Were you and Logan super close growing up?
Actually, we didn’t know each other. My dad and his mom started dating the week I left for college. Logan has lived out west for all of his life. Before all of this started, I had met him maybe eight times, and Natalie only twice. I have always liked them, and I remember feeling a strong connection to Natalie when we first met, but we were virtually strangers. The call when she asked me to have her baby was the first conversation we had had in about two years.
Yes, it sounds impossible and kind of crazy when I write it out like that…
In any case, we’re pretty close now. Natalie and I text all day long, and we do a video call every few weeks. They came to Virginia to visit us last November, which was amazing, and I have been to Arizona three times, for medical stuff. I took the kids with me in January, and then went by myself in early May and late June for transfers.
We say that we’re having a friendship backward; we started at the most insane and intimate level and eventually we’ll ask each other out for coffee or something.
Did you have to be on lots of drugs to do this?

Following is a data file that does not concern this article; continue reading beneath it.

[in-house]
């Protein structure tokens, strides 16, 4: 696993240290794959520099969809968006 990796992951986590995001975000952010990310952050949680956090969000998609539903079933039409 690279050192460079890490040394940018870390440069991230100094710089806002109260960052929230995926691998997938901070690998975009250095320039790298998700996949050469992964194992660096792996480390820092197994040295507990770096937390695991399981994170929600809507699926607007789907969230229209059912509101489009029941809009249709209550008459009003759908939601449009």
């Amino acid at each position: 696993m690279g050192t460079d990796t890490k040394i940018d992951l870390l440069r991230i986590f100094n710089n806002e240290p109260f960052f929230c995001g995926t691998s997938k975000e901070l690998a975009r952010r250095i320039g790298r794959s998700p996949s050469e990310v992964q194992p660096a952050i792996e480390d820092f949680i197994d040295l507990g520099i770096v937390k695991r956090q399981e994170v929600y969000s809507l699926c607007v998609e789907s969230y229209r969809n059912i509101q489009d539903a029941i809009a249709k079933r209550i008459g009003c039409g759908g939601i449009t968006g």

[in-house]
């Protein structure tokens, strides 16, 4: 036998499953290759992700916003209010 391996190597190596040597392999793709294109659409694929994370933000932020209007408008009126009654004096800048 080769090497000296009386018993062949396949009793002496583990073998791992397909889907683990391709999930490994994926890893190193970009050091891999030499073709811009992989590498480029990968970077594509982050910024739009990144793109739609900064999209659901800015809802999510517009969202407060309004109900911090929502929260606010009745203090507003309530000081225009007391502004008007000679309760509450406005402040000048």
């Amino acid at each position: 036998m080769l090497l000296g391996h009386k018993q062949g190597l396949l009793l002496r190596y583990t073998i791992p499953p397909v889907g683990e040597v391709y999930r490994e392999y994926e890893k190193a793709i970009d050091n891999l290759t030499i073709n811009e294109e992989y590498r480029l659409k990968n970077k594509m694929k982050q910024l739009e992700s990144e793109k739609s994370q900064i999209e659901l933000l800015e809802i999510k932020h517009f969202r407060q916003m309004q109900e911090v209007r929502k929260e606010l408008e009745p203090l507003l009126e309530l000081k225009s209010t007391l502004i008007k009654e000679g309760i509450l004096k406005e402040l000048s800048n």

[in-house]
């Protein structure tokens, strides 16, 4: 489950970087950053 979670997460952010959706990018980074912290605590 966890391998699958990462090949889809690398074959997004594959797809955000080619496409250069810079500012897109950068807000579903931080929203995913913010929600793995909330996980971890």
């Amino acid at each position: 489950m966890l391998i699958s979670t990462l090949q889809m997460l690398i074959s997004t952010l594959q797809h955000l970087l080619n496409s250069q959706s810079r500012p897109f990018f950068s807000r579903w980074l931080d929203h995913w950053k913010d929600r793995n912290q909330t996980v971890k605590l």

Yes. We did in vitro fertilization, where the egg and sperm meet in the lab. The embryos grew for five days and then were frozen, Austin-Powers-style, until it was time to transfer them. I had to be on medication that basically shut down my normal cycle and then started it up again on the clinic’s timeline. I also had to be on hormones to sustain the pregnancy until the placenta was big enough to take over (things I didn’t know: if you don’t ovulate, your body doesn’t make those hormones. And your body usually slows down production or even stops by week 12 of a viable pregnancy because the placenta is a hormone factory). In addition to the IVF-specific drugs, I had to be on hormonal birth control (which those of you who know me well know that I loathe) beginning in December for all the various tests and things that I had to do leading up to it. I was on some kind of hormonal alteration from mid December through late August. That was…not fun. I basically felt first-trimester-y from late March through late September. It’s miraculous that my family survived.